For months I tried to network with recruiters… over thirty of them. It’s what I thought you should do. I heard talk of this at job clubs and read it on blogs. “Find a recruiter in your space,” they would say. Someone who specializes in your title or industry. Then, network with them. Give to them. Open your network for them. They’ll appreciate you, and they’ll reciprocate with opportunities.

Nope, nope, and nope.

At least for me, it was a big fat nope. It was a waste of time. Thank goodness a recruiter finally told me that I’d find me a job a lot faster than he’d find me a job. That’s when I started to rethink the recruiter/seeker relationship. That’s when I stopped networking with recruiters for my job search.

Again, I’m not here to bash on recruiters. I just want you, the job seeker, to understand the nature of the relationship between you and them.

Having a recruiter-only strategy might be as effective as asking every car salesman you know for leads. Now that I think about it, perhaps asking every car salesperson you come across might be more effective than going through recruiters.

In Never Eat Alone, Keith Ferrazzi talks about “power networkers.” These are people who inherently network. Because of the work they do, they know lots and lots of people, and have some kind of connection or relationship with them. If I remember right, he talks about lawyers and accountants as power networkers. Recruiters should be power networkers. But I’ve found that if you are a job seeker, and don’t fit any of their openings, they are very, very busy and don’t have time to talk to, or help, you.

Bottom line: please don’t have a recruiter-centric strategy for your job search. It will likely be disappointing and drawn-out.

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Job Search and Recruiter Scams: YUCK!

November 8th, 2017

Nick_corcodilosIt’s hard enough being a job seeker without having to deal with this junk.

Nick Corcodilos calls out a certain scam in this post: Job applications are the biggest recruiting scam

His readers mention a few more sleazy scams in the comments. It’s a depressing read, but it’s important that you understand that job seekers are not safe from scammers. From identity theft to opportunists to spread hope when they really have nothing to offer, you need to be careful.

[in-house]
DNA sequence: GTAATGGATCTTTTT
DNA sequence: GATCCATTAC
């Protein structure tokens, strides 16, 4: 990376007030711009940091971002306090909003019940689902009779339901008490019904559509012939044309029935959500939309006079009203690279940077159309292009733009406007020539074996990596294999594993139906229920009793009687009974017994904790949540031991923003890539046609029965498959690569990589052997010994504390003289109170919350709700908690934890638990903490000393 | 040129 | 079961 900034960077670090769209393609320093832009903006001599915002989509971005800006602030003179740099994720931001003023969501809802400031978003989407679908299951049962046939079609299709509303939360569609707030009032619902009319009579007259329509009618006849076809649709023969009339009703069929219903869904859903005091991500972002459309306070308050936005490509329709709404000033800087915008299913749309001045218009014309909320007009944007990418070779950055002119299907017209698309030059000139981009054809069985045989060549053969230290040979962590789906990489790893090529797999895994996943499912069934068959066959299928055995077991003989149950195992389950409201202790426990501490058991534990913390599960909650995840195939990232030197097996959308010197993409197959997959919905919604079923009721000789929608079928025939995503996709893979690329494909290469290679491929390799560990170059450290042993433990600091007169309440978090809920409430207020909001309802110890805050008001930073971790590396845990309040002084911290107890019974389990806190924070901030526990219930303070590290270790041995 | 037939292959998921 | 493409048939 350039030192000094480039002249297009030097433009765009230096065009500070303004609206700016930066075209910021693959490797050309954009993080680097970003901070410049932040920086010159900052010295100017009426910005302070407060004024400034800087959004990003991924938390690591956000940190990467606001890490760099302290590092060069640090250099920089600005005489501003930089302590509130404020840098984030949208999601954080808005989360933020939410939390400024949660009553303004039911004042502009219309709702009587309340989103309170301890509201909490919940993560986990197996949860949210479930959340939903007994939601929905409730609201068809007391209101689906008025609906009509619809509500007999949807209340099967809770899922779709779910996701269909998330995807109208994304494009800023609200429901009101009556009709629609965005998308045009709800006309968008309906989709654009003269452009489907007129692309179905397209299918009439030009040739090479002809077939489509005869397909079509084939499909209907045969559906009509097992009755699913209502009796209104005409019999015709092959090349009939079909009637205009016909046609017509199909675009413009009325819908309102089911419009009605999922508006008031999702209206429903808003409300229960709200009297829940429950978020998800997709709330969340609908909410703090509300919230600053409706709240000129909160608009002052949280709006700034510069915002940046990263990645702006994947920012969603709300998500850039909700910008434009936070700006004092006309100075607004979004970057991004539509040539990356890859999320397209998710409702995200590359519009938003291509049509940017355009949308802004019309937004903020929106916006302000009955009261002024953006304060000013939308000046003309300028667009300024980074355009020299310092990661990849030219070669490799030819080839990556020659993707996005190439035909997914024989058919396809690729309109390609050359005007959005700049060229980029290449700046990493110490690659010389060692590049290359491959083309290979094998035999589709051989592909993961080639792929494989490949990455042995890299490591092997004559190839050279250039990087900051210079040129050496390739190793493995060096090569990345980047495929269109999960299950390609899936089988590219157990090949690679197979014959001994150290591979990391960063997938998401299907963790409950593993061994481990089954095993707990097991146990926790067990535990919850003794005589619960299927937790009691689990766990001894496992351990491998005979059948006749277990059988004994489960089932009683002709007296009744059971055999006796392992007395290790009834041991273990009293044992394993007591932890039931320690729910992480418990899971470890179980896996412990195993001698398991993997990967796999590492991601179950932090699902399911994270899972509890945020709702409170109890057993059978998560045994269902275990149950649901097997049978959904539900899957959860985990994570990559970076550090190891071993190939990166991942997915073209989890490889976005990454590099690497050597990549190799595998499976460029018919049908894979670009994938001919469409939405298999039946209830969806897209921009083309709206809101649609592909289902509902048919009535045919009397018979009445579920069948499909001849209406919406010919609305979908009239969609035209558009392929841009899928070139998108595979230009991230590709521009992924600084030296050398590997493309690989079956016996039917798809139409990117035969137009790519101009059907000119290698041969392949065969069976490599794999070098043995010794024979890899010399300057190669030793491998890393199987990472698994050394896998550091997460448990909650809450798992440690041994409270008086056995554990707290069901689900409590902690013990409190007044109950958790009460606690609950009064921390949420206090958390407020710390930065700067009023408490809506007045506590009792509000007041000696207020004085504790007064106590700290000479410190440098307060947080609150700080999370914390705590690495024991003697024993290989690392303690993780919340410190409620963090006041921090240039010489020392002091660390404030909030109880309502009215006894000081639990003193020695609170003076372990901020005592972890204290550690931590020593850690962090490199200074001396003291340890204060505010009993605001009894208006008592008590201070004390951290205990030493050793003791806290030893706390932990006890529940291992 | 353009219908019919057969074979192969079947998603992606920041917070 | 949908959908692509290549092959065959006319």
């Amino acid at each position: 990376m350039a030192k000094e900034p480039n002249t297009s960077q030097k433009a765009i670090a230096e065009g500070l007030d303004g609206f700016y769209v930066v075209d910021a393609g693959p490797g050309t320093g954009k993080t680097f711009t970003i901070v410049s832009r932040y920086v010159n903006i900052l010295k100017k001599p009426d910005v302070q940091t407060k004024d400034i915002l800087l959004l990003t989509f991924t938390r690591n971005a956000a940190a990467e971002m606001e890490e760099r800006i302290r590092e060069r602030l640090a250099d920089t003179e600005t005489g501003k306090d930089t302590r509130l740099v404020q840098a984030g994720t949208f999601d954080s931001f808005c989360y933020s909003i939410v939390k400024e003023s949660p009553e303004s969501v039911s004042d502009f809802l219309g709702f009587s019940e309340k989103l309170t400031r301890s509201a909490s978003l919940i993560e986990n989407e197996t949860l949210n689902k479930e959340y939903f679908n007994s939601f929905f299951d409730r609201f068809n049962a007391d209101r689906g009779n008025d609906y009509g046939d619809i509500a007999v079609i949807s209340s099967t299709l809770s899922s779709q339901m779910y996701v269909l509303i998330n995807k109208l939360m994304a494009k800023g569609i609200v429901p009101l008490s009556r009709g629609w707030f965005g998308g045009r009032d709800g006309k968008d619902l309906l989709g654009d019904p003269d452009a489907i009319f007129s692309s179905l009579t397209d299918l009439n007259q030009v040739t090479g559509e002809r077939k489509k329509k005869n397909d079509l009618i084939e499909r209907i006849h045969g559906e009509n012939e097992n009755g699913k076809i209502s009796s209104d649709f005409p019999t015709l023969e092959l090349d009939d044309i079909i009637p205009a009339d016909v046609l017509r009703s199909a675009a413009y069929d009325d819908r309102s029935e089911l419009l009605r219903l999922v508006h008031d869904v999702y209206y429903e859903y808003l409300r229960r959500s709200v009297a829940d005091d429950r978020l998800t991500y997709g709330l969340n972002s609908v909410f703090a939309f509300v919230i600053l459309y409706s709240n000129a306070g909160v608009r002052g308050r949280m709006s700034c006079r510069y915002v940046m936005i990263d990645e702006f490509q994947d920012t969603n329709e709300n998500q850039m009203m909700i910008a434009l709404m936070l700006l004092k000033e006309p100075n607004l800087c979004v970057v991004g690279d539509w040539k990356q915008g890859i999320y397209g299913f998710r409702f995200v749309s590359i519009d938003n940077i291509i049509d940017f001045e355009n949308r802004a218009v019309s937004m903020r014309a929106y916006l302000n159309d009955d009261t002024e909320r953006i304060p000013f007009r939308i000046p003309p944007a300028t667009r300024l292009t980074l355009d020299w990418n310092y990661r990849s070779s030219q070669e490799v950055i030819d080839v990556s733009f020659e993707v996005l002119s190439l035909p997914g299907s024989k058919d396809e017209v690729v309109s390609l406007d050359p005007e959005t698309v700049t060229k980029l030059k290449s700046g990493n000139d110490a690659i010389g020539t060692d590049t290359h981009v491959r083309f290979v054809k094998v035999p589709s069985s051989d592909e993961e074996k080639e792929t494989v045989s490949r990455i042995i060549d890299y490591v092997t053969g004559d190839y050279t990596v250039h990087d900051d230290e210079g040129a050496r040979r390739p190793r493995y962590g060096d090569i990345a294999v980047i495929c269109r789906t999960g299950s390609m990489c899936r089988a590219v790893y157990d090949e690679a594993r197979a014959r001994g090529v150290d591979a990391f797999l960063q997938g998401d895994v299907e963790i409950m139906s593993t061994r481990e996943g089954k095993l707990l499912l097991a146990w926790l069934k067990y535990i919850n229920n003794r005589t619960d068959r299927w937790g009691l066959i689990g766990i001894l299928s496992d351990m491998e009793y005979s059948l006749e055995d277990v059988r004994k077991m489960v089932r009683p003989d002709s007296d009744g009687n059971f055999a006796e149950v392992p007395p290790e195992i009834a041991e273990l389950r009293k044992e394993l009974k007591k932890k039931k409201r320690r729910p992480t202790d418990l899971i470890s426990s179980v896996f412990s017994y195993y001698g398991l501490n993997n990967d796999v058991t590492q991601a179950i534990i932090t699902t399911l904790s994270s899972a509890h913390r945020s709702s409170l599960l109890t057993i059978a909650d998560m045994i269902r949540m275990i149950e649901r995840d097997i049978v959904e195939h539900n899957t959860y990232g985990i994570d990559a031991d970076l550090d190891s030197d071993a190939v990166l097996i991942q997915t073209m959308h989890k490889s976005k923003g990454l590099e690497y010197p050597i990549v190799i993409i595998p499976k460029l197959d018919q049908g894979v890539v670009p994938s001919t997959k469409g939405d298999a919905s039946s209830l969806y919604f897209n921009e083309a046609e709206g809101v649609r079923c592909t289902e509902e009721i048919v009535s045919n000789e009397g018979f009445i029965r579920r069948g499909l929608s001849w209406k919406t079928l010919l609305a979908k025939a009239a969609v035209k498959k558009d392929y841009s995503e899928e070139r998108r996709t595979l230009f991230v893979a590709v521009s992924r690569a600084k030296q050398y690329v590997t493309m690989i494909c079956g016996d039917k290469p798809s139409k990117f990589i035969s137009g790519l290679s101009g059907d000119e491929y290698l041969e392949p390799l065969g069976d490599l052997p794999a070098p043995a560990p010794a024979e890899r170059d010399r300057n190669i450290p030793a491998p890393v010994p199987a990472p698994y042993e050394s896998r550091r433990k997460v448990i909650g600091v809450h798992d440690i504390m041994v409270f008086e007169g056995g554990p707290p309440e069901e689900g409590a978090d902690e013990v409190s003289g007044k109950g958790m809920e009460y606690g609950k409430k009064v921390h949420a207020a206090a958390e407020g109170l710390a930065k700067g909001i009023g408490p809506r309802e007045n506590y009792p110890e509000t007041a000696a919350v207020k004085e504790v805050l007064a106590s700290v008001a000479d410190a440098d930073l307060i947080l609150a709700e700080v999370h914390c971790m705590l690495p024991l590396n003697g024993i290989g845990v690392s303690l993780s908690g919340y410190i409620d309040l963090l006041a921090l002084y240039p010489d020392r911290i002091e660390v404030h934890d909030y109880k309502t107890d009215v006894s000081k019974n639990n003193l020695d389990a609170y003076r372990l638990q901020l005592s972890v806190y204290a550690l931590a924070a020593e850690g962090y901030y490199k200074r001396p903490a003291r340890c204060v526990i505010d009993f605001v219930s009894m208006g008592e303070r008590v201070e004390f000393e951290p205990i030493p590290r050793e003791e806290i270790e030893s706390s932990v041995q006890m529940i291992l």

Check out Nick’s post, and read through the comments. One of my favorite parts of his post is the end, where he tells you how to really vet whether a recruiter has real interest in you.  He says you should ask the recruiter who calls you out of the blue:

“Why does your client want me?”

Hopefully you’ll get a real, sincere response.  Then ask:

“When does your client want to talk with me?”

What you don’t want is to entertain fishers who are playing the numbers game.  These questions help vet them.

In the comments, Scott says he asks “What do you know about me?” I find this to be a brilliant question as it will show you whether the recruiter reached out to you after a half-second look at your Profile, or because they really know who you are, what you have to offer, and are really interested in you.

I’m not saying all recruiters are sleazy, I know plenty that are consummate professionals. But the truth is it doesn’t take much to become a recruiter… I’ve been doing this for almost twelve years now and I’ve seen there is a revolving door for those who can’t do the job. The problem is, the incompetents that Nick talks about are there long enough to give the rest a bad name.

Eyes open, be wise, and be careful.

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Open Letter to Job Seekers from a Recruiter (my response)

August 21st, 2017